Annalise Sattler, a founder member of Building WSNC, read a letter that the organization sent on Monday to Mayor Allen Joines of Winston-Salem, Forsyth County Sheriff Bobby Kimbrough Jr., District Attorney Jim O'Neill, Winston-Salem Police Chief Catrina Thompson, the Forsyth Board of Commissioners, and the Winston-Salem City Council.

"On behalf of the constituents of Winston-Salem and Forsyth County, N.C., we would like to express our shared disappointment in the empty words, regressive actions, and harmful inactions of our elected officials," Sattler said, quoting the letter.

"In a time where our community is healing from the neglect and distrust, it was your duty to protect your citizens from the irresponsible rhetoric spewed by the president," Sattler said. "Yet, you have once again chosen to be silent and neglect the community that elected you.

"Winston-Salem is no stranger to silence from our leaders," Sattler said.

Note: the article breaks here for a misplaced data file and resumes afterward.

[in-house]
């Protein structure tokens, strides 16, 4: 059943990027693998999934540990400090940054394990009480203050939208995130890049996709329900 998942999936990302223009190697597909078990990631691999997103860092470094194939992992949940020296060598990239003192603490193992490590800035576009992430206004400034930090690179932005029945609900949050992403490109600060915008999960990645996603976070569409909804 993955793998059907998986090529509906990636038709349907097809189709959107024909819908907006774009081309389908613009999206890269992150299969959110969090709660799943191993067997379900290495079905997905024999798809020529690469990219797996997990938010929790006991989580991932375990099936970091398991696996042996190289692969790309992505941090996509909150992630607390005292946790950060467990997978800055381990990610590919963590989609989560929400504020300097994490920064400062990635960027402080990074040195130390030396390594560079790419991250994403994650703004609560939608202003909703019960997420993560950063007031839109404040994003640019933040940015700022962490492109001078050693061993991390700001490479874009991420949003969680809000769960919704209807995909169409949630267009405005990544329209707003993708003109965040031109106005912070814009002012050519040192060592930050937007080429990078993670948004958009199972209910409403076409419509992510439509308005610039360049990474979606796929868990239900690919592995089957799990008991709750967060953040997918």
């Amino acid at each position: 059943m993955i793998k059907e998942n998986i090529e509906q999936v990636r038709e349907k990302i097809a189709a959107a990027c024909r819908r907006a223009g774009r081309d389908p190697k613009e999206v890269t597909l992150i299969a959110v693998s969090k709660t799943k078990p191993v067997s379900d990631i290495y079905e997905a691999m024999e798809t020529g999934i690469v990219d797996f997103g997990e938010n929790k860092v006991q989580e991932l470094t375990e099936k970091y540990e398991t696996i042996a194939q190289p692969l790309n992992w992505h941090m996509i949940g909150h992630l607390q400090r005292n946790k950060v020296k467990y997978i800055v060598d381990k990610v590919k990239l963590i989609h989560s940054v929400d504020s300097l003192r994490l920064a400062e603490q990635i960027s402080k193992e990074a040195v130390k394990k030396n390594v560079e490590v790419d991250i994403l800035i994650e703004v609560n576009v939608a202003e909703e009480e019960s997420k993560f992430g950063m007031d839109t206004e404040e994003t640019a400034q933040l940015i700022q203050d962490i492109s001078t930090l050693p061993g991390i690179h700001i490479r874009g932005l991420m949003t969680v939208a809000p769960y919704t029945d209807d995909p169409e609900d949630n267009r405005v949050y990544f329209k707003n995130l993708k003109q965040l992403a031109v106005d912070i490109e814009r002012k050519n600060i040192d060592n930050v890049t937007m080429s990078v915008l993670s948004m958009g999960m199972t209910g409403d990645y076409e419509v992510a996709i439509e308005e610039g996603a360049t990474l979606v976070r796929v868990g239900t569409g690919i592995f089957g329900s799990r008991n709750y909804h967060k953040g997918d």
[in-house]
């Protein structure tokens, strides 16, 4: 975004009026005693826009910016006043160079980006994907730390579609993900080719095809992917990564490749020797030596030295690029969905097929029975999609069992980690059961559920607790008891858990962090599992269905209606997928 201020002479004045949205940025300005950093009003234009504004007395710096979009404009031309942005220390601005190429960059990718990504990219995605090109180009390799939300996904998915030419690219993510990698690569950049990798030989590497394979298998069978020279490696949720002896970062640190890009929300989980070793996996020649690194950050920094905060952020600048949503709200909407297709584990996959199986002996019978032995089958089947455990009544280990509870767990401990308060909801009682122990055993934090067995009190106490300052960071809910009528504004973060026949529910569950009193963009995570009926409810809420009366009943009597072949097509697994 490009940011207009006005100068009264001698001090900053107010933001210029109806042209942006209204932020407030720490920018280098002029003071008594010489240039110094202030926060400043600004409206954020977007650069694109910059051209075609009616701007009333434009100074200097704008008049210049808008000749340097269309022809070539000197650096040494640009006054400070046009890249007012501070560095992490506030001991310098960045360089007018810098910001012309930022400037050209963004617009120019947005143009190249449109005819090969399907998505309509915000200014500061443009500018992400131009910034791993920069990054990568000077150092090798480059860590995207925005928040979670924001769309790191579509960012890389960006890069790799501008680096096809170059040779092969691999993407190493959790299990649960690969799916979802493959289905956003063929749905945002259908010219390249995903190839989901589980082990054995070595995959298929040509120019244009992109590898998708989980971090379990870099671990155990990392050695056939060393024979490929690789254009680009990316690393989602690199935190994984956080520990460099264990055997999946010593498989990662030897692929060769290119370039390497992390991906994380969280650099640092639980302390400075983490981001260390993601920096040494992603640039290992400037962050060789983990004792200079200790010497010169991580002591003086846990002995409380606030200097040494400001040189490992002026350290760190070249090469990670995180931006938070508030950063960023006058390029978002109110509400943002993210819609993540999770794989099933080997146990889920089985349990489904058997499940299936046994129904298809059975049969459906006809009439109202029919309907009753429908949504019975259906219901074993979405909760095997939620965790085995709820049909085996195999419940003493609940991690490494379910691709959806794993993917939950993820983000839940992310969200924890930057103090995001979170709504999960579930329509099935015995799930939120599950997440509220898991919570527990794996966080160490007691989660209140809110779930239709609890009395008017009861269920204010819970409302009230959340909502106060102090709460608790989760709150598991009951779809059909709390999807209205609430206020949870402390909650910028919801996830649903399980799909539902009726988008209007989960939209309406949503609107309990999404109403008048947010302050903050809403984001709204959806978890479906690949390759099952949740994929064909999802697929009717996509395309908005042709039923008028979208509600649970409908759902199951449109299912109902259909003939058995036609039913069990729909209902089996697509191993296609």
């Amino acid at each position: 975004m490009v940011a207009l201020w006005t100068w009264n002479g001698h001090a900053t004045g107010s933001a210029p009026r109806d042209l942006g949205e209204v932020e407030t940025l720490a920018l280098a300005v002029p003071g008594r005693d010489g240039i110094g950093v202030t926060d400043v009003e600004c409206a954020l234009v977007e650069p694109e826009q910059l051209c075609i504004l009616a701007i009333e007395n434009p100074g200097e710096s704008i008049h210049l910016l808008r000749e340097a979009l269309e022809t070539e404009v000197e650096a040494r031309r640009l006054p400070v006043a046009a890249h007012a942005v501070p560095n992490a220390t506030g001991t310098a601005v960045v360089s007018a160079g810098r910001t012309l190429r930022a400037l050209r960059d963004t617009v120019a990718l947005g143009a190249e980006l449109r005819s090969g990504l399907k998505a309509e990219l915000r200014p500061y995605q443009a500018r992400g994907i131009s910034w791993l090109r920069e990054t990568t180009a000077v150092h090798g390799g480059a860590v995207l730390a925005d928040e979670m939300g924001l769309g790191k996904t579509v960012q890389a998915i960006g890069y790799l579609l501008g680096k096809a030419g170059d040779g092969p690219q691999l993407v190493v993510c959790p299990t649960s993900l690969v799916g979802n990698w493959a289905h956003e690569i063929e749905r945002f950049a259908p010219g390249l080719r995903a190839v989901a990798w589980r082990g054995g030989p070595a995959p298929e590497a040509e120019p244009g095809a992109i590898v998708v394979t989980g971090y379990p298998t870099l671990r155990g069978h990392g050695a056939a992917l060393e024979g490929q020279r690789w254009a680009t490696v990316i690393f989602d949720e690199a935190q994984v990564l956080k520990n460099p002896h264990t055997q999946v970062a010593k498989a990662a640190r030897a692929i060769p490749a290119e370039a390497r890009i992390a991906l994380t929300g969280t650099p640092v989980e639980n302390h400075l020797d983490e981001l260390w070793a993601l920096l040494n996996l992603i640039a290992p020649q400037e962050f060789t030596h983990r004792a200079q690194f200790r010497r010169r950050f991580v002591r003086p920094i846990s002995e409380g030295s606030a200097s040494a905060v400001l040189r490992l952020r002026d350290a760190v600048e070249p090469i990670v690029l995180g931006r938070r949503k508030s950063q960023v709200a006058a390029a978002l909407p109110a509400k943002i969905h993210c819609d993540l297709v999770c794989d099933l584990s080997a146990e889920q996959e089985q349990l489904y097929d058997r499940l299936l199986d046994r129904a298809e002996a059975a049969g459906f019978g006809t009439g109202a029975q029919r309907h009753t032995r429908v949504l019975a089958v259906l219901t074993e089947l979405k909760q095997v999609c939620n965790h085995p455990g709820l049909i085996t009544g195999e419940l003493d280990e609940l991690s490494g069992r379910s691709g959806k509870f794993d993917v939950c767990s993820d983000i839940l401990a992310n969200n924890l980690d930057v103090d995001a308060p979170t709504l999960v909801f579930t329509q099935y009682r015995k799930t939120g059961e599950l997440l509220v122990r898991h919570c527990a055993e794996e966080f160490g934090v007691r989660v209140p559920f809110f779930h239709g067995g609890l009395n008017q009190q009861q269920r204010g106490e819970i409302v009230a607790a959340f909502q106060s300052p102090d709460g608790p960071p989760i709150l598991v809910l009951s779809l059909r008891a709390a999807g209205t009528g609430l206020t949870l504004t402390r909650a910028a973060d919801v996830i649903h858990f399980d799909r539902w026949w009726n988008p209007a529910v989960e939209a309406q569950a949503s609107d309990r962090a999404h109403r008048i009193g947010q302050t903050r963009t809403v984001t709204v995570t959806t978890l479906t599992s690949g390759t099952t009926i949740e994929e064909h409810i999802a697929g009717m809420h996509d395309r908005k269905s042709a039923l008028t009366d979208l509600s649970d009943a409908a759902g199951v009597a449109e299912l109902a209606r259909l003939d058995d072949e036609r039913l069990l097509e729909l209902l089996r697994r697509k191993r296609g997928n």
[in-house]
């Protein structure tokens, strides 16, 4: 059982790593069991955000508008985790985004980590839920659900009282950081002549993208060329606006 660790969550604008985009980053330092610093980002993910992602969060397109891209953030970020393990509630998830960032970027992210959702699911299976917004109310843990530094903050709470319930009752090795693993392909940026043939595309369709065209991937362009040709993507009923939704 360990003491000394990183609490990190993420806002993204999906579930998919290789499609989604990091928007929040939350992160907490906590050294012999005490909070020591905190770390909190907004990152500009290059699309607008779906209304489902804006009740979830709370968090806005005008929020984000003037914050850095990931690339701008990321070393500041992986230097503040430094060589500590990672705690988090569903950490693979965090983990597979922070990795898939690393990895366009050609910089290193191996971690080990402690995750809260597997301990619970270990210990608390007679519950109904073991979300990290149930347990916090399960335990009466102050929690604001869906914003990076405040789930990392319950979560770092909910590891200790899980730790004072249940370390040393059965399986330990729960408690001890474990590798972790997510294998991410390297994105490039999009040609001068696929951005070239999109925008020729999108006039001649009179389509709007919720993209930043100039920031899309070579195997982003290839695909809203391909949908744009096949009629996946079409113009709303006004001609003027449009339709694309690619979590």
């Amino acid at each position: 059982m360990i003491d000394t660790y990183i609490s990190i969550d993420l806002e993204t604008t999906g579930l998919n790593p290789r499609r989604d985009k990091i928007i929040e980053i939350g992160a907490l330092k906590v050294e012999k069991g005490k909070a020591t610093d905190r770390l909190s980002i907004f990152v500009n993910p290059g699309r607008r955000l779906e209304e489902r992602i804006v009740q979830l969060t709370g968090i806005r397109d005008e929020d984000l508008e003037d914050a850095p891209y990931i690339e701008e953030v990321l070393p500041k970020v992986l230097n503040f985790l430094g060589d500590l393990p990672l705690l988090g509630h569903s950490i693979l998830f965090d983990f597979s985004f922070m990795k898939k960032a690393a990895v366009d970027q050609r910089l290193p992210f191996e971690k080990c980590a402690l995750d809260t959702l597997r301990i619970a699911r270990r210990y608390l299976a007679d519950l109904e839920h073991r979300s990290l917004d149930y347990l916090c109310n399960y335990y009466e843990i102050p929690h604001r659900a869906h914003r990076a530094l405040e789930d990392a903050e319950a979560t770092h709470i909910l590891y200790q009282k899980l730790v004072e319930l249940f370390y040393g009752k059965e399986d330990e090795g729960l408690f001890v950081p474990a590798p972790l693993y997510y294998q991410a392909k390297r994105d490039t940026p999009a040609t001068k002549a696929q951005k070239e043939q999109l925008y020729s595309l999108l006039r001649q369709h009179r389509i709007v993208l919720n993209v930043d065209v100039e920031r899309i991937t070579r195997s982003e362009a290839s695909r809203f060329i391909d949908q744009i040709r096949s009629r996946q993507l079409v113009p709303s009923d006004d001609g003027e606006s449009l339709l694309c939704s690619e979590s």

Benjamin Spencer, who lives near Pfafftown, criticized Trump at the Fairview Park rally.

"We have a fascist as president," Spencer said. "He's in a city where he shouldn't be in. He doesn't act like a real American."



Get local news delivered to your inbox!

* I understand and agree that registration on or use of this site constitutes agreement to its user agreement and privacy policy.

Related to this story

Most Popular

Tevin LaMar Bonner was only in Winston-Salem to install alarm systems but his encounter with two teenage boys one June night resulted in him getting shot and left for dead. On Wednesday, the two boys, now 16 and 15, pleaded guilty to second-degree murder and got prison time.

A 17-year-old Winston-Salem teenager was convicted of raping a Kernersville woman and beating her up in her garage in September 2020. Prosecutors said that the teenager raped the woman twice, first in her garage and then again in a bedroom where he had forced her daughter into a closet. The woman was just feet away from her daughter while the teenager raped her. 

Recommended for you

Get up-to-the-minute news sent straight to your device.


Breaking News